English, Department of


Date of this Version


Document Type



The George Eliot Review 16 (1985)


Published by The George Eliot Review Online https://GeorgeEliotReview.org


'It was by loving them ... that he knew them; it was not by knowing them that he loved'1 - such was Henry James's legendary conclusion about Balzac and his characters. James's point was simple but important: Balzac was, in his view, able to invest his characters with a special freedom and opaqueness because he loved them as one might love another person. They didn't spring complete and transparent from a fictional blueprint. 2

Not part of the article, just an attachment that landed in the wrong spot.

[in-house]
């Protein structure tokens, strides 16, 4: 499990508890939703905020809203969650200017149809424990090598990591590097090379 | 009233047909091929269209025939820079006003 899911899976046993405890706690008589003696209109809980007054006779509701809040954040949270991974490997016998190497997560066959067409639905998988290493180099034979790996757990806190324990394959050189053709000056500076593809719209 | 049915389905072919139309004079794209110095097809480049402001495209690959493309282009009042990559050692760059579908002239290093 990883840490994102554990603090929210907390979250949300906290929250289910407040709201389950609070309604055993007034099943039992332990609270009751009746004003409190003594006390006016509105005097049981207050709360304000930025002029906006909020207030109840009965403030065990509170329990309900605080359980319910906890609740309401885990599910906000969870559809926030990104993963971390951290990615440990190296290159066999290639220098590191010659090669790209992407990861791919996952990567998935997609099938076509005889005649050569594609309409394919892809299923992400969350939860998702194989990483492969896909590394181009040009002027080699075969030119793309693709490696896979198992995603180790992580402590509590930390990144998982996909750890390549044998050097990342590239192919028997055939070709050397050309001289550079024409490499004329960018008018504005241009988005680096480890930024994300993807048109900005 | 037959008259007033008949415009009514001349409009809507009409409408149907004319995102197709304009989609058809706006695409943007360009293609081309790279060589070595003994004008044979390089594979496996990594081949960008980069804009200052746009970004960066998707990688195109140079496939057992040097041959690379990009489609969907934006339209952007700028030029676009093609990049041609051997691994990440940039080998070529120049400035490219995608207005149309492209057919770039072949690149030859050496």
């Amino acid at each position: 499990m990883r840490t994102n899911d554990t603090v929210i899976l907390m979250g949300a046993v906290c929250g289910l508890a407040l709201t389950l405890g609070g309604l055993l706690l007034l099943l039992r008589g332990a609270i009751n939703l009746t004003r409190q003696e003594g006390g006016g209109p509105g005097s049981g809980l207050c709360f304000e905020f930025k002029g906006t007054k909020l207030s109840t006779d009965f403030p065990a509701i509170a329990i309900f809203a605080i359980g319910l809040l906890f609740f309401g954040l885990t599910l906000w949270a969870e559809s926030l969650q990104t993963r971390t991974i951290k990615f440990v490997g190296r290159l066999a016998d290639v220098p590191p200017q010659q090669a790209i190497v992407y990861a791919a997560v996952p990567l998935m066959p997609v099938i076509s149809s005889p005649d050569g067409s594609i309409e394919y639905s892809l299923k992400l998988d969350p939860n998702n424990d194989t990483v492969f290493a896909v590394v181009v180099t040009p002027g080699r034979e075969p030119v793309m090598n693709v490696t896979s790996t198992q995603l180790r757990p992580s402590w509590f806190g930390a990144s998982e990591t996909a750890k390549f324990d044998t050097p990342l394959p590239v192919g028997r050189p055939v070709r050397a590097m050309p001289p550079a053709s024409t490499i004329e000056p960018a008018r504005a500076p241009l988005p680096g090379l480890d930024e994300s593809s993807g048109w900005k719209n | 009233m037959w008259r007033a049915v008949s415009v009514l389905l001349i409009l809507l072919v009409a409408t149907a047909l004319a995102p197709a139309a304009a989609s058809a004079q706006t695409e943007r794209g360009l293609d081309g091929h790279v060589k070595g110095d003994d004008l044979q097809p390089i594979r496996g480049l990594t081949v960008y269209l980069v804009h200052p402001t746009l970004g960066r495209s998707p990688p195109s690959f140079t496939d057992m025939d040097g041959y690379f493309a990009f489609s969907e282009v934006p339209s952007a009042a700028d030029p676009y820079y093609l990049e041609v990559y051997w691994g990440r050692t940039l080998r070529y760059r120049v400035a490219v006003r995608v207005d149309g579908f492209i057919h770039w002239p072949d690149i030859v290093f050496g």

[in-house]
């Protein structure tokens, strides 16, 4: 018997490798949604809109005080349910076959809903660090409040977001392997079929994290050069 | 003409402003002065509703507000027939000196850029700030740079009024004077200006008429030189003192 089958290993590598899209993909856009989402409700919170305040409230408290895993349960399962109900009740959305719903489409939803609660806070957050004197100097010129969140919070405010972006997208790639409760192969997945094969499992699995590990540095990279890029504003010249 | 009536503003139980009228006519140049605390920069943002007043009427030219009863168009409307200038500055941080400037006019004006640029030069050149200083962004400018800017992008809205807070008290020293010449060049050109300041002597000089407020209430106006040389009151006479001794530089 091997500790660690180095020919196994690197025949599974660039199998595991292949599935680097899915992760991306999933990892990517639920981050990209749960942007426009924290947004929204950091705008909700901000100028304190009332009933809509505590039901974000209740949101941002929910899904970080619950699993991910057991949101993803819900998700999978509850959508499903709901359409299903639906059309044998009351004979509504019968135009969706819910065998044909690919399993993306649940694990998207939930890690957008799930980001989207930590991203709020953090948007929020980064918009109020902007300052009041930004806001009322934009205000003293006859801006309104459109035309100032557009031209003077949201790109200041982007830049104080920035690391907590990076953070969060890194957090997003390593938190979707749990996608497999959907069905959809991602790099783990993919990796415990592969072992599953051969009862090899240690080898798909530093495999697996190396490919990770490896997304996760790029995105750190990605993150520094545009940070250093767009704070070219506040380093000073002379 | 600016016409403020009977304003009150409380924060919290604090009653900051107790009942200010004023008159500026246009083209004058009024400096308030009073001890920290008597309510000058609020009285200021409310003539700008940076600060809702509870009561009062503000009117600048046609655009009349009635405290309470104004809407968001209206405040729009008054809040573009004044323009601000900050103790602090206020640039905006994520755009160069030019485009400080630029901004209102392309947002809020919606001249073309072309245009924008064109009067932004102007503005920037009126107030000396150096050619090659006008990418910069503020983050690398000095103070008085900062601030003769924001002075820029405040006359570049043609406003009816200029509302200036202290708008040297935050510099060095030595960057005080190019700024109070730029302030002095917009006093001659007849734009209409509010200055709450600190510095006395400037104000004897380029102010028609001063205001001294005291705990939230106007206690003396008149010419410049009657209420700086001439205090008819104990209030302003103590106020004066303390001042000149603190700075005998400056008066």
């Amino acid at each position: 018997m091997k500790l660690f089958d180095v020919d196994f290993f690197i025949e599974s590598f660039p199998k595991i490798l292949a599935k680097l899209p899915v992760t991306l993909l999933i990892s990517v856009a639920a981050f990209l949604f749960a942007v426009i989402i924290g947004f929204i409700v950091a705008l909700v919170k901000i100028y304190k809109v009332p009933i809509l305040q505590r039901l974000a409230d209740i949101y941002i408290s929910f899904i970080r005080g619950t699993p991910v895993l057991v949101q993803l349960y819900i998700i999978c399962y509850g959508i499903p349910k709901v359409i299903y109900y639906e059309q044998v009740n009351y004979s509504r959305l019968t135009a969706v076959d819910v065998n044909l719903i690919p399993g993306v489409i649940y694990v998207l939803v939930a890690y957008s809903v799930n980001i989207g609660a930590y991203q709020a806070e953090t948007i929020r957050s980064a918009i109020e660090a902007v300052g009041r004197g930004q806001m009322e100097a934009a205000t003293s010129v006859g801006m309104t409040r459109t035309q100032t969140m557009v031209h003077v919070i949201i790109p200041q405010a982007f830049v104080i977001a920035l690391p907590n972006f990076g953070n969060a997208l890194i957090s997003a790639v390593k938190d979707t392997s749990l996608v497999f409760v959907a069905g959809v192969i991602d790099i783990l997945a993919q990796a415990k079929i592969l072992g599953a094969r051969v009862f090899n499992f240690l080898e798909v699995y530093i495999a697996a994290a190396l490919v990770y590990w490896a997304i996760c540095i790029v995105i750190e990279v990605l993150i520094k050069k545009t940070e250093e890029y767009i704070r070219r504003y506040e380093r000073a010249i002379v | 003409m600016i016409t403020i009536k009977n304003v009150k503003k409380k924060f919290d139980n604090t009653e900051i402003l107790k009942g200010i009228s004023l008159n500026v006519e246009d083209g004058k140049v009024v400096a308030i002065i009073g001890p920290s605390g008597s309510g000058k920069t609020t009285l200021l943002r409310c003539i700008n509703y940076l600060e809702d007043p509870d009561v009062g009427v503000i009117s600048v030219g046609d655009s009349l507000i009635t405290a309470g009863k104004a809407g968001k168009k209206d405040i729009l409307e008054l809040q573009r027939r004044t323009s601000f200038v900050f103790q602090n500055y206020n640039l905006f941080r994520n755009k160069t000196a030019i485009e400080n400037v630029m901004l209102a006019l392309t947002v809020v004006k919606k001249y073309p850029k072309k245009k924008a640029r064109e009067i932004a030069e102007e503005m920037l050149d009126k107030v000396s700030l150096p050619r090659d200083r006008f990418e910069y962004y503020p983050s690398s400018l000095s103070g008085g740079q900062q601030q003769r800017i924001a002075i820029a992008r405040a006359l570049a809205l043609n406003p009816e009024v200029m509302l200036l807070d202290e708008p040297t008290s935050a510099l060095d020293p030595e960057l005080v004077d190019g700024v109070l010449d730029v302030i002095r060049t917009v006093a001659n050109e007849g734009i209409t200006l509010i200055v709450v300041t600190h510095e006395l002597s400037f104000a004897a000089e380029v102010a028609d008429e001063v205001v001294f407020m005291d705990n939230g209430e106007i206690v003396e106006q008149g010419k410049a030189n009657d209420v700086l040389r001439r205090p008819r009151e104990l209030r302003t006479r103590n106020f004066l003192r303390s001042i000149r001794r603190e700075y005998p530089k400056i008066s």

James makes a similar point about Trollope, a writer in whom he elsewhere finds fault. If Trollope 'was a knowing psychologist, he was so by grace; he was just and true without apparatus' and without effort'.3

Creation 'without apparatus' again suggests an understanding that is intuitive rather than calculating; an almost inadvertent, instinctive feeling for the veiled inner worlds of persons, both in fiction and in life. This is high praise indeed from a writer who counted himself among the select group of 'loving' creators of fictional character. 4